The general rule is that a child under the age of 16 is presumed to lack sufficient mental capacity to make decisions about their own medical treatment.
In the case of Gillick, the court decided that contraception can be prescribed to under sixteens without parental consent if the child has sufficient maturity and intelligence to understand what this involves. This is known as Gillick competence.
For children under the age of 16 who are not Gillick competent, their parents can consent on their behalf.
Over the years, the Court of Protection has made medical decisions on behalf of children in many cases including for:
a) A child who refused a blood transfusion because of her beliefs as a Jehovah’s Witness;
b) A child with anorexia who refused treatment.
In the recent case of Bell v the Tavistock, the High Court considered whether children receiving treatment for gender dysphoria can give informed consent to puberty blocking (PB) treatment.
A child who wishes to change their gender may want to postpone puberty until they attain the age of 16 and can be treated with cross gender hormones. This postponement can be achieved with PB drugs.
The age of children seeking PB drugs ranges from 10 to 18. Up until now, children had been assessed as being Gillick competent to consent to this treatment.
The court noted that PB treatment is relatively new and therefore not all the long term consequences of the treatment are fully understood but are complex and life changing.
Some of the long term consequences relate to sexual functionality and being able to give birth or conceive children. Many of the children embarking on PB treatment said that they found the idea of sex disgusting, which is consistent with being pre-pubescent. These are therefore difficult areas for young teens to make long term decisions about.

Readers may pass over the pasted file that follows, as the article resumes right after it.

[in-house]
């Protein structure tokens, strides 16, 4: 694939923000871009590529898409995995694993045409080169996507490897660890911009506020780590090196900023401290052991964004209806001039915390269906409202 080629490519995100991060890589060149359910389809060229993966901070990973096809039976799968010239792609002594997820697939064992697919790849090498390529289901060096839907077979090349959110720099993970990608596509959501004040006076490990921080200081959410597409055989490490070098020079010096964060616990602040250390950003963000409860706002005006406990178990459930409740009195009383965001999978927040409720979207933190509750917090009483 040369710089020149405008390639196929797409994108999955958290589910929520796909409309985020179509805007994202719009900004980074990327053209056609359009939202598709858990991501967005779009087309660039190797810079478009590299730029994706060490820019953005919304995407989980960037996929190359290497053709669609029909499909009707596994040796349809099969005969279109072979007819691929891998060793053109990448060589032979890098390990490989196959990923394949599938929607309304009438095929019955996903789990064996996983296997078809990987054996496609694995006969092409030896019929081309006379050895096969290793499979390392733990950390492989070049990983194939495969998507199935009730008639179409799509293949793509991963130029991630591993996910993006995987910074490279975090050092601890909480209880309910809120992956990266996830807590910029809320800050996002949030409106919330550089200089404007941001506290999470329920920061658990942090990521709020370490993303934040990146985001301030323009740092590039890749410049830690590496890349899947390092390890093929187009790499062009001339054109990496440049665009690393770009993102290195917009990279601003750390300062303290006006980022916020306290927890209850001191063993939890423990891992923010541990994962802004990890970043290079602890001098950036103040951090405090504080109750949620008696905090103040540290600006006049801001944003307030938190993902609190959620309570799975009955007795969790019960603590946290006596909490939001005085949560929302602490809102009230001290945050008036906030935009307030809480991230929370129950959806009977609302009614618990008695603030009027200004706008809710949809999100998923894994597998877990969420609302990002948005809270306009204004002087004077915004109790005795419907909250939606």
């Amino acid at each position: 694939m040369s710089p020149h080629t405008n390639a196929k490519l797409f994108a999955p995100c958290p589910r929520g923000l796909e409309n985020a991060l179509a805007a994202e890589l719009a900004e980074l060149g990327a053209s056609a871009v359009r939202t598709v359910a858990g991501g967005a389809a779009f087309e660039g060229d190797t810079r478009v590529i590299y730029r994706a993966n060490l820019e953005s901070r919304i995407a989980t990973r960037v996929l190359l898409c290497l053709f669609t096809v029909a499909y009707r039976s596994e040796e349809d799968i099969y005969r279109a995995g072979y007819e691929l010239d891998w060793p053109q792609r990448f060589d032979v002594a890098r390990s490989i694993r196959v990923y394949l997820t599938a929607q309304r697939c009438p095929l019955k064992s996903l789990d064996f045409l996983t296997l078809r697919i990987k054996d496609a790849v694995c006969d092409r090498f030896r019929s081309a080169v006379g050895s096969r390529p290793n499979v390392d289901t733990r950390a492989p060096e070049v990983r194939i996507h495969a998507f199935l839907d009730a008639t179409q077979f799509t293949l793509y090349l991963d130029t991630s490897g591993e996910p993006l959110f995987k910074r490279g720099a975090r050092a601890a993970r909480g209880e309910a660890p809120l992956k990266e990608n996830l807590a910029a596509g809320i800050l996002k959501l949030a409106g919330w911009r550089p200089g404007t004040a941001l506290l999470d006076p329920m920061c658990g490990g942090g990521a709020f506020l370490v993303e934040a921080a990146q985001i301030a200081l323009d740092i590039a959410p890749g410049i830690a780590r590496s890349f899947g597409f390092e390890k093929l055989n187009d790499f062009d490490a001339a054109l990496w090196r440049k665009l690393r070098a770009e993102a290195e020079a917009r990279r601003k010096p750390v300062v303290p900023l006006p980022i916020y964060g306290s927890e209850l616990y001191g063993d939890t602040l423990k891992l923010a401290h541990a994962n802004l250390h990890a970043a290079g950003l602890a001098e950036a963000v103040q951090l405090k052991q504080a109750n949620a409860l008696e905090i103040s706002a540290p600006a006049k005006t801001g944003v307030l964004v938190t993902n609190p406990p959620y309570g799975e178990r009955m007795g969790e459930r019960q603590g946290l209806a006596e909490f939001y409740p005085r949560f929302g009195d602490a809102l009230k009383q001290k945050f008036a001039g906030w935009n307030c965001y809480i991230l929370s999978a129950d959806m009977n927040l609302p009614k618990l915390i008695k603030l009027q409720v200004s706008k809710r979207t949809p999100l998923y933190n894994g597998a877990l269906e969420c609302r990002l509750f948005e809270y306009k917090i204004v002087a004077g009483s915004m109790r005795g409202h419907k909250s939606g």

It was also argued that children under the age of 18 do not have a fully developed brain and this will affect their decision making especially in respect of complex emotional decisions.
Many children seeking PB treatment are suffering psychological distress as a result of their gender dysphoria. Their wish for PB treatment is likely to override concerns about problems they may encounter in the future in areas that are of little importance to them at the time.
The court concluded that it is unlikely that a child under the age of 16 would be competent to give informed consent for PB treatment. This means that in the future doctors will have to apply to the court for authority to proceed with the treatment.
At Hodge Jones & Allen, we often have to consider whether children will have capacity to manage large damages awards when they attain the age of 18. This judgement deals mainly with under sixteens in respect of medical treatment, but includes some useful analysis of the some of the issues that arise when considering mental capacity and teenagers.